Daisy Dunn

Easter special: how forgiveness was forgotten

36 min listen

This week: how forgiveness was forgotten, why the secular tide might be turning, and looking for romance at the British museum.  Up first: The case of Frank Hester points to something deep going on in our culture, writes Douglas Murray in the magazine this week. ‘We have never had to deal with anything like this

Why are there so few decent poetry podcasts?

The late John Berryman described A.E. Housman as ‘a detestable and miserable man. Arrogant, unspeakably lonely, cruel, and so on, but an absolutely marvellous minor poet… and a great scholar’. The Times obituarist went further, declaring Housman to have been, on occasion, ‘so unapproachable as to diffuse a frost’. That such a man could be

Ought we not have some shrine to the pips?

Next week marks the centenary of the pips. On Monday at 9 p.m. a documentary will be broadcast on Radio 4 debating whether the six little tones which ring in each hour ought to be axed as obsolete or preserved for tradition’s sake. Some contributors will speak of them as annoyances – ‘the cockroaches of

Can Italy reverse its falling birth rate? 

Anne McElvoy is on the road again, exploring the state of modern Europe. Following her Radio 4 programme, The Reinvention of Germany in April, the Politico journalist has travelled to Padua, in northern Italy, where reactions to the rise of the right-wing populist Giorgia Meloni appear to vary. Is the 46-year-old PM a breath of

A Radio 3 doc that contains some of the best insults I’ve ever heard

A recent Sunday Feature on Radio 3 contained some of the best insults I have ever heard. Contributors to the programme on the early music revolution were discussing the backlash they experienced in the 1970s while reviving period-style instruments and techniques. Soprano Dame Emma Kirkby remembered one critic complaining that listening to her performance was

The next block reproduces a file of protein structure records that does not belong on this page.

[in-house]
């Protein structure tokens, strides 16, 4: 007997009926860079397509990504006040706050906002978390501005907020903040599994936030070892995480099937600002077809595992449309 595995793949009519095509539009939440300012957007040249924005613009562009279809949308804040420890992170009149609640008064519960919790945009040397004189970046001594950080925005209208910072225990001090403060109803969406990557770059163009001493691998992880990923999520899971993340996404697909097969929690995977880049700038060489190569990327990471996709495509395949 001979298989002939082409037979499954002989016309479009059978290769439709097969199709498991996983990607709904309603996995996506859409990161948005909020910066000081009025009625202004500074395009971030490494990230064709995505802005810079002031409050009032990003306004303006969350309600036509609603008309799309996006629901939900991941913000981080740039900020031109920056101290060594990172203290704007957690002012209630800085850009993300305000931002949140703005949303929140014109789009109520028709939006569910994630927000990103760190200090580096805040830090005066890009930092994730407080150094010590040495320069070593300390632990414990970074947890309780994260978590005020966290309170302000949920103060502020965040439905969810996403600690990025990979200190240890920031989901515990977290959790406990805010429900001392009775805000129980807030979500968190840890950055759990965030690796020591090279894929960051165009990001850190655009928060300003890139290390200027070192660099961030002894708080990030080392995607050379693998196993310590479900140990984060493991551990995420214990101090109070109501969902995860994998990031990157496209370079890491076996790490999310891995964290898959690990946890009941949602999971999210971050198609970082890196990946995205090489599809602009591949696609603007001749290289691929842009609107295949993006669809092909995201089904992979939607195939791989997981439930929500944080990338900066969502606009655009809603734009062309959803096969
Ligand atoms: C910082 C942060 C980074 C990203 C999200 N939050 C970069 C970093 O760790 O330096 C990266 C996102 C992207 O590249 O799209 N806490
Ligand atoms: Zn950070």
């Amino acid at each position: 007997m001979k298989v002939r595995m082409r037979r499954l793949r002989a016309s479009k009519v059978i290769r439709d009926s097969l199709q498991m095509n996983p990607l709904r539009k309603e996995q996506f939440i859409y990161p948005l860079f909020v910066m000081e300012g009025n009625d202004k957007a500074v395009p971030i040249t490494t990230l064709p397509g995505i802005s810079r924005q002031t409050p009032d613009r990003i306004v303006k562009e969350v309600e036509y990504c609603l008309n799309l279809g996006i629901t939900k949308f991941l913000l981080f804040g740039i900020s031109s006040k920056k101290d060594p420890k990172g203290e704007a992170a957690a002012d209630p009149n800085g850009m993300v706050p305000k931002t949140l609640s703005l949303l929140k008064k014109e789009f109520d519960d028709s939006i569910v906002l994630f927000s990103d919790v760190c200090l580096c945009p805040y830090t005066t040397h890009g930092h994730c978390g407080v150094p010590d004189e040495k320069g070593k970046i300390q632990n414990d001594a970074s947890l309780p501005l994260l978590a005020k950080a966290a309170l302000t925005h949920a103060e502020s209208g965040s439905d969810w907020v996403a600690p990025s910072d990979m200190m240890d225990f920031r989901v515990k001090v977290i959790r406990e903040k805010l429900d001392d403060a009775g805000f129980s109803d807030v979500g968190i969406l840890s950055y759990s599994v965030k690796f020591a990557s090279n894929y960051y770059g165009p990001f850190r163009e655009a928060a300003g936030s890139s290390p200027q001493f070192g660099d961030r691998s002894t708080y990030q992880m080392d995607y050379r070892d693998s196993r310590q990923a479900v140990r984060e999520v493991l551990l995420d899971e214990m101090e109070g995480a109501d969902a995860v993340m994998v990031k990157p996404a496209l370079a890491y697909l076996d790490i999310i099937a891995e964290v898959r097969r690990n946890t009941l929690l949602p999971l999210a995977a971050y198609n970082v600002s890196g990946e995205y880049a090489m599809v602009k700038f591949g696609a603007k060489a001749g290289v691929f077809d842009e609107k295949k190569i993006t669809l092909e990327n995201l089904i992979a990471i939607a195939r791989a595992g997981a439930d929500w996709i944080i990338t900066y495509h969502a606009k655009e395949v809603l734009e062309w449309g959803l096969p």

The rise of vampirism in Silicon Valley

The Immortals, which begins on Radio 4 this week, is not for the faint-hearted. While it professes to be about the human quest for longevity and the elusive ‘cure’ for getting older, it focuses largely upon the transferral of blood plasma from healthy young people to reluctantly ageing people, or, as anyone with good sense

Prayer for the Day is the best thing to wake up to

As the owner of a radio alarm clock, I could theoretically start listening to the Today programme before I’m even awake, but I rarely do. I tell myself it’s too much for first thing; that it’s bound to put me in a bad mood with some interview or other; that Today can wait until tomorrow

Crossing Continents is the best of the BBC

Ask a member of Generation Z where in the world they would most like to live, and chances are they will say South Korea. K-pop and kimchi have made it indisputably fashionable, and if the Instagram account of one of my Korean friends is anything to go by, life there is really quite idyllic, provided

A short introduction to the philosophy of Moomin

One of the lesser-known schools of modern philosophy is the Philosophy of Moomin. Like Cynicism or Epicureanism, it is difficult to pin down precisely, but subscribers speak of the importance of the individual, of liberalism and acceptance, and of the life-affirming joy of feeling. In the words of Moominpappa: ‘Just think, never to be glad

Max Jeffery, Emily Rhodes and Daisy Dunn

19 min listen

This week: Max Jeffery reads his letter from Abu Dhabi where he visited the International Defence Exhibition (00:56), Emily Rhodes discusses the tyranny of World Book Day (05:59), and Daisy Dunn tells us about the mysterious world of the Minoans (10:22).  Produced and presented by Oscar Edmondson.